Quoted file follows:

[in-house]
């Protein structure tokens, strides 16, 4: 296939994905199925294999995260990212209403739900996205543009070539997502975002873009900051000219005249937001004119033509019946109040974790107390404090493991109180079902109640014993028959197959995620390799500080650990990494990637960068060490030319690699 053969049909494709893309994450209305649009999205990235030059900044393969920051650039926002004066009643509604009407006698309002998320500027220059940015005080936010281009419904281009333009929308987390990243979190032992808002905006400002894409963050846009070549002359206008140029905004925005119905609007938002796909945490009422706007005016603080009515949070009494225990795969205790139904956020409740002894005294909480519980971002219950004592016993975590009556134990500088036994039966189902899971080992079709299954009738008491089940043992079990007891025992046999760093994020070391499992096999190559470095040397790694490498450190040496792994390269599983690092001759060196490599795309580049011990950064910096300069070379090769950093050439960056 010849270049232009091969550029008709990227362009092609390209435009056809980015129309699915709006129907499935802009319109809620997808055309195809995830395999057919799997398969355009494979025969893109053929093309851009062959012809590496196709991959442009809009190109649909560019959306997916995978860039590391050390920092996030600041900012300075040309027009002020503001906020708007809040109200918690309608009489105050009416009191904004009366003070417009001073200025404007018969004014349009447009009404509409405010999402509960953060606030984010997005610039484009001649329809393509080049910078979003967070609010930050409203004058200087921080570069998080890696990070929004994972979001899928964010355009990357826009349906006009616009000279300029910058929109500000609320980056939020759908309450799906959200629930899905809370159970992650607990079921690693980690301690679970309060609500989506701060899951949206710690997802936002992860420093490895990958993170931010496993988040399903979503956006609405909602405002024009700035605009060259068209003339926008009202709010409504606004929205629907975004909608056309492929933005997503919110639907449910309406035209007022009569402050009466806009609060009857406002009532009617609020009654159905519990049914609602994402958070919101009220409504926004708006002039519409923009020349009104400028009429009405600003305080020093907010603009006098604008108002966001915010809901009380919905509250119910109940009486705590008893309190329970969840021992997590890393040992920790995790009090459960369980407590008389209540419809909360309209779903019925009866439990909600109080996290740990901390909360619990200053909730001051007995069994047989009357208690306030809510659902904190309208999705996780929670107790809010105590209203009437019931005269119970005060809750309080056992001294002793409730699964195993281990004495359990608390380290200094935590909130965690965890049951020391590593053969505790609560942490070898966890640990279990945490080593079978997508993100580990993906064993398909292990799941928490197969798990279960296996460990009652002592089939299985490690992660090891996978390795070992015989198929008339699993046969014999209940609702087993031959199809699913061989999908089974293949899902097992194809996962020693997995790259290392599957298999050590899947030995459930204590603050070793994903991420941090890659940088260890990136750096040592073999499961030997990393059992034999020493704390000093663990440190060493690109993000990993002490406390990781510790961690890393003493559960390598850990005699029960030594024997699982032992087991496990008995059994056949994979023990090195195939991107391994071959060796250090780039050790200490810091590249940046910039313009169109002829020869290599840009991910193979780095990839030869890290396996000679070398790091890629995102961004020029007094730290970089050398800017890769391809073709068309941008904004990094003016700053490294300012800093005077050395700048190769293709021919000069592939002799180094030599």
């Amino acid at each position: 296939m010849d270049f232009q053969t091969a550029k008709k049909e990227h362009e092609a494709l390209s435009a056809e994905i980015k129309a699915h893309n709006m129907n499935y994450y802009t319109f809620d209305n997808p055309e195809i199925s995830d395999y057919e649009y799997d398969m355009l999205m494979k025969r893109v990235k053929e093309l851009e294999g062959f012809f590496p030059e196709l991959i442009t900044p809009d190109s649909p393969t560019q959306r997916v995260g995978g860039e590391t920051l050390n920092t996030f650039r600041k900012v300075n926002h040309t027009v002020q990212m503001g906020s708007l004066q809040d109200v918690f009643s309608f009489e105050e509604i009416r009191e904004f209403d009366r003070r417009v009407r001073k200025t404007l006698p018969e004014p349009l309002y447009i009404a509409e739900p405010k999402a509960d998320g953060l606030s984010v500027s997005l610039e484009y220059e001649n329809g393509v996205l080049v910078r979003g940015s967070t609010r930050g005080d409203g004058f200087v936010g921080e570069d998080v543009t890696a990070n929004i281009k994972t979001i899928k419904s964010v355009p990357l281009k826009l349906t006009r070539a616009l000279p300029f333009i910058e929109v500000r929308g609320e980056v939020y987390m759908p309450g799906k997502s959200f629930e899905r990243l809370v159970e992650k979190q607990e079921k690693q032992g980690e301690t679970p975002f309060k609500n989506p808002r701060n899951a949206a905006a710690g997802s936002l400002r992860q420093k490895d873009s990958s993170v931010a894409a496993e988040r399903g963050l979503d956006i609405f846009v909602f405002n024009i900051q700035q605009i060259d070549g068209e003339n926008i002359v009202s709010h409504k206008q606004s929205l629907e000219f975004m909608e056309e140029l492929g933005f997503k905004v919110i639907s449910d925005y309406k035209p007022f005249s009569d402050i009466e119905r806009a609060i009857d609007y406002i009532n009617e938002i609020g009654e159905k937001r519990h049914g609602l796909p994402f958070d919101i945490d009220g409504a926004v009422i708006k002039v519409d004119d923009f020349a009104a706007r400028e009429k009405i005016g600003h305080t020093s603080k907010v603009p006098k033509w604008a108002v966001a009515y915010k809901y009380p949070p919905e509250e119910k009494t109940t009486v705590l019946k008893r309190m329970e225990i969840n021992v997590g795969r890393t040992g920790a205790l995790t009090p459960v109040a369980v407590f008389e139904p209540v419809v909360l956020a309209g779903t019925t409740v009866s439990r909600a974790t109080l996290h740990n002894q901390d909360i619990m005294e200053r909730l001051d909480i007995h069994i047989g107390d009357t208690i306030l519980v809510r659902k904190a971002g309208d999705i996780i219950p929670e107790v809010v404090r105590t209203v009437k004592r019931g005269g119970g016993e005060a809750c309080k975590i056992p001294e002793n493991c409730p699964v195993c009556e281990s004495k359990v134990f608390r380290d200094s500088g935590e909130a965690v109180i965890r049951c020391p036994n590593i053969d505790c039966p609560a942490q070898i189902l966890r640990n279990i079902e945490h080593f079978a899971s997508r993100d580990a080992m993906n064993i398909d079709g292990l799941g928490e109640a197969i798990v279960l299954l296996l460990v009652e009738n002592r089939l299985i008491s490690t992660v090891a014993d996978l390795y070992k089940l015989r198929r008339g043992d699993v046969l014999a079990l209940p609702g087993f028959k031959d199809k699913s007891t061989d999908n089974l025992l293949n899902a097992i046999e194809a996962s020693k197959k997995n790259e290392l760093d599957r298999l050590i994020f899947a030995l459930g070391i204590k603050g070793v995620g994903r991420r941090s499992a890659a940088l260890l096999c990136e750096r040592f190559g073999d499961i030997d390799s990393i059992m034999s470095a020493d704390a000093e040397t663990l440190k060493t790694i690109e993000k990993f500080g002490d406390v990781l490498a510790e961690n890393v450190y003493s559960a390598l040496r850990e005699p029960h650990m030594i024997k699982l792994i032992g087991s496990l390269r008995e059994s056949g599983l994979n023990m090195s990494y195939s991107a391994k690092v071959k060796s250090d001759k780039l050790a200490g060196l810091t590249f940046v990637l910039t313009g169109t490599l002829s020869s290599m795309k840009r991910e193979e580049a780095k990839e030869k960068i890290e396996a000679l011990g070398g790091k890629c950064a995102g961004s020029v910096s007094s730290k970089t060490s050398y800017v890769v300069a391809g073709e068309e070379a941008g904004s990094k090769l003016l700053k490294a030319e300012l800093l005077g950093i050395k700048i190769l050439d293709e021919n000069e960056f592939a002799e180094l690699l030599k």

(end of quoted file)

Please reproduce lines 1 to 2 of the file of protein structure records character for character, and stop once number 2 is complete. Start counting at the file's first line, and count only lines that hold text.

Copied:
[in-house]
């Protein structure tokens, strides 16, 4: 296939994905199925294999995260990212209403739900996205543009070539997502975002873009900051000219005249937001004119033509019946109040974790107390404090493991109180079902109640014993028959197959995620390799500080650990990494990637960068060490030319690699 053969049909494709893309994450209305649009999205990235030059900044393969920051650039926002004066009643509604009407006698309002998320500027220059940015005080936010281009419904281009333009929308987390990243979190032992808002905006400002894409963050846009070549002359206008140029905004925005119905609007938002796909945490009422706007005016603080009515949070009494225990795969205790139904956020409740002894005294909480519980971002219950004592016993975590009556134990500088036994039966189902899971080992079709299954009738008491089940043992079990007891025992046999760093994020070391499992096999190559470095040397790694490498450190040496792994390269599983690092001759060196490599795309580049011990950064910096300069070379090769950093050439960056 010849270049232009091969550029008709990227362009092609390209435009056809980015129309699915709006129907499935802009319109809620997808055309195809995830395999057919799997398969355009494979025969893109053929093309851009062959012809590496196709991959442009809009190109649909560019959306997916995978860039590391050390920092996030600041900012300075040309027009002020503001906020708007809040109200918690309608009489105050009416009191904004009366003070417009001073200025404007018969004014349009447009009404509409405010999402509960953060606030984010997005610039484009001649329809393509080049910078979003967070609010930050409203004058200087921080570069998080890696990070929004994972979001899928964010355009990357826009349906006009616009000279300029910058929109500000609320980056939020759908309450799906959200629930899905809370159970992650607990079921690693980690301690679970309060609500989506701060899951949206710690997802936002992860420093490895990958993170931010496993988040399903979503956006609405909602405002024009700035605009060259068209003339926008009202709010409504606004929205629907975004909608056309492929933005997503919110639907449910309406035209007022009569402050009466806009609060009857406002009532009617609020009654159905519990049914609602994402958070919101009220409504926004708006002039519409923009020349009104400028009429009405600003305080020093907010603009006098604008108002966001915010809901009380919905509250119910109940009486705590008893309190329970969840021992997590890393040992920790995790009090459960369980407590008389209540419809909360309209779903019925009866439990909600109080996290740990901390909360619990200053909730001051007995069994047989009357208690306030809510659902904190309208999705996780929670107790809010105590209203009437019931005269119970005060809750309080056992001294002793409730699964195993281990004495359990608390380290200094935590909130965690965890049951020391590593053969505790609560942490070898966890640990279990945490080593079978997508993100580990993906064993398909292990799941928490197969798990279960296996460990009652002592089939299985490690992660090891996978390795070992015989198929008339699993046969014999209940609702087993031959199809699913061989999908089974293949899902097992194809996962020693997995790259290392599957298999050590899947030995459930204590603050070793994903991420941090890659940088260890990136750096040592073999499961030997990393059992034999020493704390000093663990440190060493690109993000990993002490406390990781510790961690890393003493559960390598850990005699029960030594024997699982032992087991496990008995059994056949994979023990090195195939991107391994071959060796250090780039050790200490810091590249940046910039313009169109002829020869290599840009991910193979780095990839030869890290396996000679070398790091890629995102961004020029007094730290970089050398800017890769391809073709068309941008904004990094003016700053490294300012800093005077050395700048190769293709021919000069592939002799180094030599």